David Crosby, Stephen Stills and Graham Nash helped bridge the ‘60s and ‘70s with their harmonies and songs about peace and love during a time of war.
The group formed after the three distinct singer-songwriters parted ways with their former bands: Crosby was in the Byrds, Stills was in Buffalo Springfield and Nash was in the Hollies. Later, Stills' old bandmate Neil Young joined.
They were off and on, in various forms, over the years – but our list of the Top 10 Crosby, Stills & Nash Songs focuses on cuts from their golden era.
'Marrakesh Express'From: 'Crosby, Stills & Nash' (1969)
Crosby, Stills & Nash's first single – and the first song most fans heard by the new superstar trio – was originally written by Graham Nash for his previous band the Hollies. They recorded "Marrakesh Express" but never released it, so Nash dragged it out for CSN's debut album. The bouncy rhythm and playful spirit reflects Nash's trip to the Moroccan city in the mid-'60s.
'Just a Song Before I Go'From: 'CSN' (1977)
Seven years after Crosby, Stills & Nash's last group album, and first as a trio since 1969's self-titled debut, 1977's CSN was a much-anticipated showcase for the singer-songwriters, collectively and individually. It was also the last time they would write all the songs themselves for almost 20 years. The highlight is the AM pop of Graham Nash's "Just a Song Before I Go," the group's highest-charting single at No. 7.
'Teach Your Children'From: 'Deja Vu' (1970)
Like "Marrakesh Express" (see No. 10 on our list of the Top 10 Crosby, Stills & Nash Songs), "Teach Your Children" was written by Graham Nash for the Hollies. They never recorded it, so he resurrected the cut for CSN's second album, and first with Neil Young, Deja Vu. Jerry Garcia agreed to play pedal steel on the song if the trio would teach the Grateful Dead how to sing harmony for their upcoming album, Workingman's Dead.
'Our House'From: 'Deja Vu' (1970)
In 1969, Graham Nash hooked up with Joni Mitchell, and the couple shared a home in California for a brief period. "Our House," which reached No. 30 the following year, is about their cozy relationship and pictures a domesticated singer-songwriter coupling that's as hippie idealistic as it is mom-and-dad traditional.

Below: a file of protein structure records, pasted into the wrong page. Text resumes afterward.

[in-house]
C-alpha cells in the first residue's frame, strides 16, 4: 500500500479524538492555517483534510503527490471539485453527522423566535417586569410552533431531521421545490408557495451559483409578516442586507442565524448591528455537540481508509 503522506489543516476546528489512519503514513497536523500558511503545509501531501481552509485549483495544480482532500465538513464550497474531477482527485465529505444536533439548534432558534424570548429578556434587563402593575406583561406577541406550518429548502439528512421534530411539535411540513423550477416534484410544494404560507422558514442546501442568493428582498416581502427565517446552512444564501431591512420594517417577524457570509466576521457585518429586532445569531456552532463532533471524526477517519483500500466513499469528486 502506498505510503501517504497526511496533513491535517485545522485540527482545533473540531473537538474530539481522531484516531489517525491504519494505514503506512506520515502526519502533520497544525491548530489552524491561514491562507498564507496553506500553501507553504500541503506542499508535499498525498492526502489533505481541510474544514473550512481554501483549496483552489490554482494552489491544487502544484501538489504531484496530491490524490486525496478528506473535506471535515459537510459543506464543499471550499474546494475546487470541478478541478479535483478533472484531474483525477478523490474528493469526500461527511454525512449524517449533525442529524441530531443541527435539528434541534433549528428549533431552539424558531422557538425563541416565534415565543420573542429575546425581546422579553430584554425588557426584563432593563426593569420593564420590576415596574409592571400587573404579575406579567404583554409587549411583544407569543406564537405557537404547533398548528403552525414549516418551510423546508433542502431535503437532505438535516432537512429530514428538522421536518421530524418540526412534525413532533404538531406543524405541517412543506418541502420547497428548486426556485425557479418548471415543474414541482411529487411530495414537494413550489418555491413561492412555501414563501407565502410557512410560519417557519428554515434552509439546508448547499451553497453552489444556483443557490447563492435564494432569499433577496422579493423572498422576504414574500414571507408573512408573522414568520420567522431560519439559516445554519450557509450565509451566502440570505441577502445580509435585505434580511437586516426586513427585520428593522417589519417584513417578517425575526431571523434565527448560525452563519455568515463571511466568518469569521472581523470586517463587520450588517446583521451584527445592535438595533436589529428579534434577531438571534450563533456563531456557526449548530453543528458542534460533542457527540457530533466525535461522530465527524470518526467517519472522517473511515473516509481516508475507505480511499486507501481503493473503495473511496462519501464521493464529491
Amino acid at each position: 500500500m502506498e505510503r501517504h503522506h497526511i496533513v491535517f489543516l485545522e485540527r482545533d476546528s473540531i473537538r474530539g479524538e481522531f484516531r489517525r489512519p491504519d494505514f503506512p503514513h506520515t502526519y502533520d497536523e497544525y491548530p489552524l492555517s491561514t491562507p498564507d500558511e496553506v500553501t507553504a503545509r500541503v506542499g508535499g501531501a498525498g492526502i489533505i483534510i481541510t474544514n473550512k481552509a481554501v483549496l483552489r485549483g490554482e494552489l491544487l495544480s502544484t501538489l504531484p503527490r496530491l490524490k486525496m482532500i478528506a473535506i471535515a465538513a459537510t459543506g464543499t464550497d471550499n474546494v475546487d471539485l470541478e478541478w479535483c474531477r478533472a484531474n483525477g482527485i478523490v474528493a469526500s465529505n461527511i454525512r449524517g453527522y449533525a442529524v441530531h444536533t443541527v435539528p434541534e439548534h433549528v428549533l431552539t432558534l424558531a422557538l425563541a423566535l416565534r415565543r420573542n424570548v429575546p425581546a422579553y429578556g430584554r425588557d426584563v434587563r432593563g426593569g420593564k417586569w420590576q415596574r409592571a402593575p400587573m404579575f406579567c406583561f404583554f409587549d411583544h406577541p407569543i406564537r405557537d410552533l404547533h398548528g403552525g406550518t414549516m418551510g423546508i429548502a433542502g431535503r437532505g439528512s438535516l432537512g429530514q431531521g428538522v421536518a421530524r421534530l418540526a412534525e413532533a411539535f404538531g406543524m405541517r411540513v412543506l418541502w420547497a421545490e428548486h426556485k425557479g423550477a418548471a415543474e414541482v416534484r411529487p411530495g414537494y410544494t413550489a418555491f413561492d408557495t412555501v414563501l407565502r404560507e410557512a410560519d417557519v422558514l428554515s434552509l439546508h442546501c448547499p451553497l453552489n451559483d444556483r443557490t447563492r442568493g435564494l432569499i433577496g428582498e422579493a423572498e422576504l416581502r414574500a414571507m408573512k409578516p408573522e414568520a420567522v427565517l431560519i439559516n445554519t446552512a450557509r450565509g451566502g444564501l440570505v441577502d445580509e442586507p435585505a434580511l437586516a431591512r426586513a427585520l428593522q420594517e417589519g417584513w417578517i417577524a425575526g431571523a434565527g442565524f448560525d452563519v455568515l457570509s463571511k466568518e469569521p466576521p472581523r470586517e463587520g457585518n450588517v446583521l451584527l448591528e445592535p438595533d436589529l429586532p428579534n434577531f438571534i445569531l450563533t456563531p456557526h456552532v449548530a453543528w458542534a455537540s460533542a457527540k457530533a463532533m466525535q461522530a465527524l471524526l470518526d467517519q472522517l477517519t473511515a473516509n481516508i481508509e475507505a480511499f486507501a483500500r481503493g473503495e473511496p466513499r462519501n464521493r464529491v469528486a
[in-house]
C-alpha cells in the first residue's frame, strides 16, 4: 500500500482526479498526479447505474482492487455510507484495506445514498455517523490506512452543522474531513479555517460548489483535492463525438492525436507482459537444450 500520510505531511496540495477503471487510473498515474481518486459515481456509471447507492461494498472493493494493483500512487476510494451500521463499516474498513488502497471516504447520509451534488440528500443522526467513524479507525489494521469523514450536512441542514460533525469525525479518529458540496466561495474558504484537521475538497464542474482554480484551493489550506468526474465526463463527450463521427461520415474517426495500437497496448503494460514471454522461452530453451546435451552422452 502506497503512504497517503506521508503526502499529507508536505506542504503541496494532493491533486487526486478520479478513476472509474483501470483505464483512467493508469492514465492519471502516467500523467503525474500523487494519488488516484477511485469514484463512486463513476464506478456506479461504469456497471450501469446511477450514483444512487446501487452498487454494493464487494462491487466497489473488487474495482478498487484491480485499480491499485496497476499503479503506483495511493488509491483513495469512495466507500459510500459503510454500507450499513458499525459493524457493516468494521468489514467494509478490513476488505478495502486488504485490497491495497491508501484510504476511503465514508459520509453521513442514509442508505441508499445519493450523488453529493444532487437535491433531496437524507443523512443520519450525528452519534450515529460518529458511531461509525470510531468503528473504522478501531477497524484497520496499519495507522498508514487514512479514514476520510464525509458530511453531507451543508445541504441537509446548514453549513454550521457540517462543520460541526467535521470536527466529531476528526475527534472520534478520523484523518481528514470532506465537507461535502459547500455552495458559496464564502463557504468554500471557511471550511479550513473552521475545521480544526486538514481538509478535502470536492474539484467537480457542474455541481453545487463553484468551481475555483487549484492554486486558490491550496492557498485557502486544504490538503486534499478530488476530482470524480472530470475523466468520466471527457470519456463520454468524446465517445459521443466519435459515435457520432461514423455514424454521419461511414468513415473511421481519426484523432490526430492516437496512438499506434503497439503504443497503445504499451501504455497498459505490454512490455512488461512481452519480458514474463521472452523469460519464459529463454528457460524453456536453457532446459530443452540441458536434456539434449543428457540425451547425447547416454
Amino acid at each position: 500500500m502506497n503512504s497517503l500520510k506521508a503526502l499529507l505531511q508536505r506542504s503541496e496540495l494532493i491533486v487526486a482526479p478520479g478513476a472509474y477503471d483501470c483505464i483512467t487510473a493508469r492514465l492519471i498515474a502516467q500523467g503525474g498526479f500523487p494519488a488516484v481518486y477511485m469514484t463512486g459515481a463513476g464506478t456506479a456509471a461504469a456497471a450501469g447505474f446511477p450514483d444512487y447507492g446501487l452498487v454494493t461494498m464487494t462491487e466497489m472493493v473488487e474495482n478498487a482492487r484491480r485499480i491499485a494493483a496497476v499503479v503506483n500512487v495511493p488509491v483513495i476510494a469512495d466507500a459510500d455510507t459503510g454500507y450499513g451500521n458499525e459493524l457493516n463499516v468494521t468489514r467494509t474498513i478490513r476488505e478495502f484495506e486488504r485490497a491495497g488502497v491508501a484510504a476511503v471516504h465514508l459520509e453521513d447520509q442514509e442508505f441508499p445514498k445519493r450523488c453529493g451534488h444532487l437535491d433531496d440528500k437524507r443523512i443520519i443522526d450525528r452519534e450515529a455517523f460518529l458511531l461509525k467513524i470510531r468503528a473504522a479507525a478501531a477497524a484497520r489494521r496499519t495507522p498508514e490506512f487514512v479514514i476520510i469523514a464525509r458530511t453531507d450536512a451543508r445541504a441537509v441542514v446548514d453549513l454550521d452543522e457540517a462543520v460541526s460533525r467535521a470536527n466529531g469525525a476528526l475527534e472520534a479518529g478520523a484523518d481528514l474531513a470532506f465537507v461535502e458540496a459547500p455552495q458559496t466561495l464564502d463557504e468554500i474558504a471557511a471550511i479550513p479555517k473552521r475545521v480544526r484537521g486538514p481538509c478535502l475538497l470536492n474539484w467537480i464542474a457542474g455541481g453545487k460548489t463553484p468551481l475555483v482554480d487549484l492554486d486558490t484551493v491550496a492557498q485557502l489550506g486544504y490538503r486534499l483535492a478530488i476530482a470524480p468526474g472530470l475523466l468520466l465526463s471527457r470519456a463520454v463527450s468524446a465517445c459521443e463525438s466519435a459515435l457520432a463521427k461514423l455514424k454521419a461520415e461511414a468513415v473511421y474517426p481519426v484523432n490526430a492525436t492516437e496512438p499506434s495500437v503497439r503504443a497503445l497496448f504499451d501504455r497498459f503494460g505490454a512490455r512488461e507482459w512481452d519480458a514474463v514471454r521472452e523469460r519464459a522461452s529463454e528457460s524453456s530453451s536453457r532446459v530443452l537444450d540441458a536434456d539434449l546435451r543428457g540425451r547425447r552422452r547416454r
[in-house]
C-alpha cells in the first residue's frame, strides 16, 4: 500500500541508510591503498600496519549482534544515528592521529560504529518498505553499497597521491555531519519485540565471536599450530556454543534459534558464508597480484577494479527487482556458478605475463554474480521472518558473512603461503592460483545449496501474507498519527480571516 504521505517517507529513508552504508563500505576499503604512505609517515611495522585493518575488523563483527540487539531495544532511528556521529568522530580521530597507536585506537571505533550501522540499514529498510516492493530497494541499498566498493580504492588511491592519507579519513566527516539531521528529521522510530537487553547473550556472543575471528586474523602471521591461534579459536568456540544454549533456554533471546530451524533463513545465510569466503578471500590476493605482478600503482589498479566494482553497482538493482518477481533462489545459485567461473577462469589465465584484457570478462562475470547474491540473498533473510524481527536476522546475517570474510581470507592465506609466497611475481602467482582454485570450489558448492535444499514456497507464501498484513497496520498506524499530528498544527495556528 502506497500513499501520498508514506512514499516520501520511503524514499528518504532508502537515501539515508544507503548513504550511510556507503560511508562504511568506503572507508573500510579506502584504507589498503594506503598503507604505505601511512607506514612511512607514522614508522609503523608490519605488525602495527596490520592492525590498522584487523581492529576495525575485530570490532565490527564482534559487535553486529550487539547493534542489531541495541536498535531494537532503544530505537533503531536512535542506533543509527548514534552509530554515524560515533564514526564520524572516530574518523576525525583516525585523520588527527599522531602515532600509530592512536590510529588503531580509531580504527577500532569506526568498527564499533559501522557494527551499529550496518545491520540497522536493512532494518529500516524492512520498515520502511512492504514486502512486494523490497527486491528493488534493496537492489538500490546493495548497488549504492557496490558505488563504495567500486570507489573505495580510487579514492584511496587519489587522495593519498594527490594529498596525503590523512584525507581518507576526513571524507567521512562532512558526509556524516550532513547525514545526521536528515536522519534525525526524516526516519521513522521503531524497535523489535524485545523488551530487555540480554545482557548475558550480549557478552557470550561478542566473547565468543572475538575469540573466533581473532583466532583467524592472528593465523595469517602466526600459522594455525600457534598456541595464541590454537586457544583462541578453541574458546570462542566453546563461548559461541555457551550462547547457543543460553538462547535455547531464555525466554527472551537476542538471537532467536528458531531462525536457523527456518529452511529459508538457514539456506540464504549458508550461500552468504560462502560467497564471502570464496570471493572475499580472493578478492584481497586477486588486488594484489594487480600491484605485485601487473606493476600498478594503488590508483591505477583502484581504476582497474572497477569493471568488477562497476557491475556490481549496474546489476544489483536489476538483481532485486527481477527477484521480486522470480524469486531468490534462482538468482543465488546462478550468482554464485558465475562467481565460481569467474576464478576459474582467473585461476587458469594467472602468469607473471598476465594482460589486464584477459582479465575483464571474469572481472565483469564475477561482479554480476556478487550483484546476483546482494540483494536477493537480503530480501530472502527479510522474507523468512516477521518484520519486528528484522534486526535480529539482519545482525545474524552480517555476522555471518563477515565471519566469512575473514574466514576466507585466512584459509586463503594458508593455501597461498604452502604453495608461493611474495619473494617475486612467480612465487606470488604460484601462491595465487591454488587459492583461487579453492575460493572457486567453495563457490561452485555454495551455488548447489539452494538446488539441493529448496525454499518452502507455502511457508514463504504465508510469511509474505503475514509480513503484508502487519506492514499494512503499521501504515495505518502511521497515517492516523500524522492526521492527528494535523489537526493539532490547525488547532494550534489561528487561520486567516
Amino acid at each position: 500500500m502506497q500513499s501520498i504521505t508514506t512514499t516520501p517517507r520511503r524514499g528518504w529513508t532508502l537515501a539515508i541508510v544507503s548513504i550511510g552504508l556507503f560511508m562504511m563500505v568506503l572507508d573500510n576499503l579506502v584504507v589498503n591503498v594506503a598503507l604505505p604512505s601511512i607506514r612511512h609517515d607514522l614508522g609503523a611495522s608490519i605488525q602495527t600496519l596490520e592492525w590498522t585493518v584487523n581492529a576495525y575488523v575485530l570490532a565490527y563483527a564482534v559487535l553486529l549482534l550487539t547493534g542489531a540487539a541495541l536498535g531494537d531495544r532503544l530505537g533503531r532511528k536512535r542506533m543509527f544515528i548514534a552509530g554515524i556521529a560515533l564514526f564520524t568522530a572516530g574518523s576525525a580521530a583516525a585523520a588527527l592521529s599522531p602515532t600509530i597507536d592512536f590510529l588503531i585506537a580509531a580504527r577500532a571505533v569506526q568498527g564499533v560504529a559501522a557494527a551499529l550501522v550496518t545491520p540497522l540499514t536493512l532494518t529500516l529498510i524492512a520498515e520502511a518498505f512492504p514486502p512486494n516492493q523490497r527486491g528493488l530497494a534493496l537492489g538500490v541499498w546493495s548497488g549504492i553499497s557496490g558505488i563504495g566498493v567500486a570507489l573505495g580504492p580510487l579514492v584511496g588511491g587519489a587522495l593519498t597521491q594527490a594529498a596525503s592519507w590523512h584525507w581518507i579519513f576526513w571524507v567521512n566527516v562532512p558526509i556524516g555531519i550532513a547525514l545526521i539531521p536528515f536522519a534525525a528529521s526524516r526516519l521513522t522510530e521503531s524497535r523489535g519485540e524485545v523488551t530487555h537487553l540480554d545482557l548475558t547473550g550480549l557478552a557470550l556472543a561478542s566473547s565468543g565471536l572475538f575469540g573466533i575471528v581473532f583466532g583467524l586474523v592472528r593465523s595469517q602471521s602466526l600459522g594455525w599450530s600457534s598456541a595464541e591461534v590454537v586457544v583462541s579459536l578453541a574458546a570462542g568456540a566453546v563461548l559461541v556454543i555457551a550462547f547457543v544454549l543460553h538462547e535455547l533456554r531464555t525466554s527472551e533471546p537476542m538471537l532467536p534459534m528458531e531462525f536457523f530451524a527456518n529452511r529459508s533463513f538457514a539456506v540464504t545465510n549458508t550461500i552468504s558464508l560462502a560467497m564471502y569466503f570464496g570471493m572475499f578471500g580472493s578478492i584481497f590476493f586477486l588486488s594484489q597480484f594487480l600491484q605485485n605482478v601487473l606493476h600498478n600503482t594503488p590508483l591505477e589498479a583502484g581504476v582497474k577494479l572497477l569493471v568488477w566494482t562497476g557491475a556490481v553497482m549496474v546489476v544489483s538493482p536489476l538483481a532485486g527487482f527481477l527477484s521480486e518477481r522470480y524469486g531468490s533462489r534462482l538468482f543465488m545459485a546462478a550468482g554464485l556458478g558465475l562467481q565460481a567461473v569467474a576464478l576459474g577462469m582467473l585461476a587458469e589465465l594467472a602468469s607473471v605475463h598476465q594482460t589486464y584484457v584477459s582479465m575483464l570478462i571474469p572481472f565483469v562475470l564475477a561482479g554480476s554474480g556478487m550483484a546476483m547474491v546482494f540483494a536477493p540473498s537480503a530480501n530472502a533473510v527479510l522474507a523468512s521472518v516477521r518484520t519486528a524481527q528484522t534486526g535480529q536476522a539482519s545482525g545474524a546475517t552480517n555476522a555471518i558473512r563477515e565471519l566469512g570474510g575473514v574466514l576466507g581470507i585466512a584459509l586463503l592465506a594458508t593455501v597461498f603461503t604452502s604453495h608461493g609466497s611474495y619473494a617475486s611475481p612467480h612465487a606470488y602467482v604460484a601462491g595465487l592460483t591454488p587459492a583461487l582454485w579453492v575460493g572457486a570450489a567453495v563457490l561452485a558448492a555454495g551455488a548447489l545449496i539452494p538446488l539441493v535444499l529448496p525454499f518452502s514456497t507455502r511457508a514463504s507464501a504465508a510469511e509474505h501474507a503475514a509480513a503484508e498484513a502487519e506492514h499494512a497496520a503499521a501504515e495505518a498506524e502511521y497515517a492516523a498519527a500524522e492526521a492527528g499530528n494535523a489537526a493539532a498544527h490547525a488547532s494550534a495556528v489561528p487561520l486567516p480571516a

'Long Time Gone'From: 'Crosby, Stills & Nash' (1969)
David Crosby's standout song from Crosby, Still & Nash's self-titled debut album was written in response to the 1968 assassination of Robert Kennedy. The group would get even more political (and timely) on "Ohio" (see No. 2 on our list of the Top 10 Crosby, Stills & Nash Songs) led by Neil Young, but Crosby's impassioned vocal made "Long Time Gone" one of his very best tracks.
'Carry On'From: 'Deja Vu' (1970)
The opening track on the second album by the group, now a quartet with Neil Young as a full-time member, was written by Stephen Stills, whose guitar and lead vocal guide the song. But it's the glorious group harmonies throughout "Carry On," especially before it breaks off into another direction, that make it soar.
'Woodstock'From: 'Deja Vu' (1970)
Joni Mitchell heard about Woodstock from boyfriend Graham Nash (see No. 7 on our list of the Top 10 Crosby, Stills & Nash Songs), who was there with Crosby, Stills, Nash & Young – it was only their second performance. She took his recollections and feelings about the three-day hippie fest and wrote "Woodstock," which she recorded as a stripped-down track on her 'Ladies of the Canyon' album in 1970. That same year, CSNY electrified it and gave the song its definitive reading.
'Helpless'From: 'Deja Vu' (1970)
When Neil Young joined Crosby, Stills & Nash on their second album, he contributed two songs (he also had a hand in Stephen Stills' LP-closing "Everybody I Love You"). "Helpless" is the keeper and one of his all-time greatest cuts, a mournful ballad featuring heavenly harmonies by his bandmates. Young originally recorded the song with Crazy Horse, but it ended up with CSN. Good move.
Neil Young wrote "Ohio" not long after the National Guard fired on protesting students at Kent State University on May 4, 1970, killing four of them. The next month, the song was released as a single by Crosby, Still, Nash & Young and eventually reached No. 14. The original studio version (found on various compilations) is one of the angriest and timeliest songs ever recorded. An essential document of early-'70s social turmoil.
'Suite: Judy Blue Eyes'From: 'Crosby, Stills & Nash' (1969)
Like Graham Nash, Stephen Stills had a famous folksinger girlfriend (see No. 7 on our list of the Top 10 Crosby, Stills & Nash Songs). And like his bandmate, he wrote a song about her. "Suite: Judy Blue Eyes" may be about Judy Collins, but the twists and turns the song takes over four distinct sections and seven and a half minutes are as rocky as the relationship's final days. But they serve as a great introduction to the trio's classic debut album.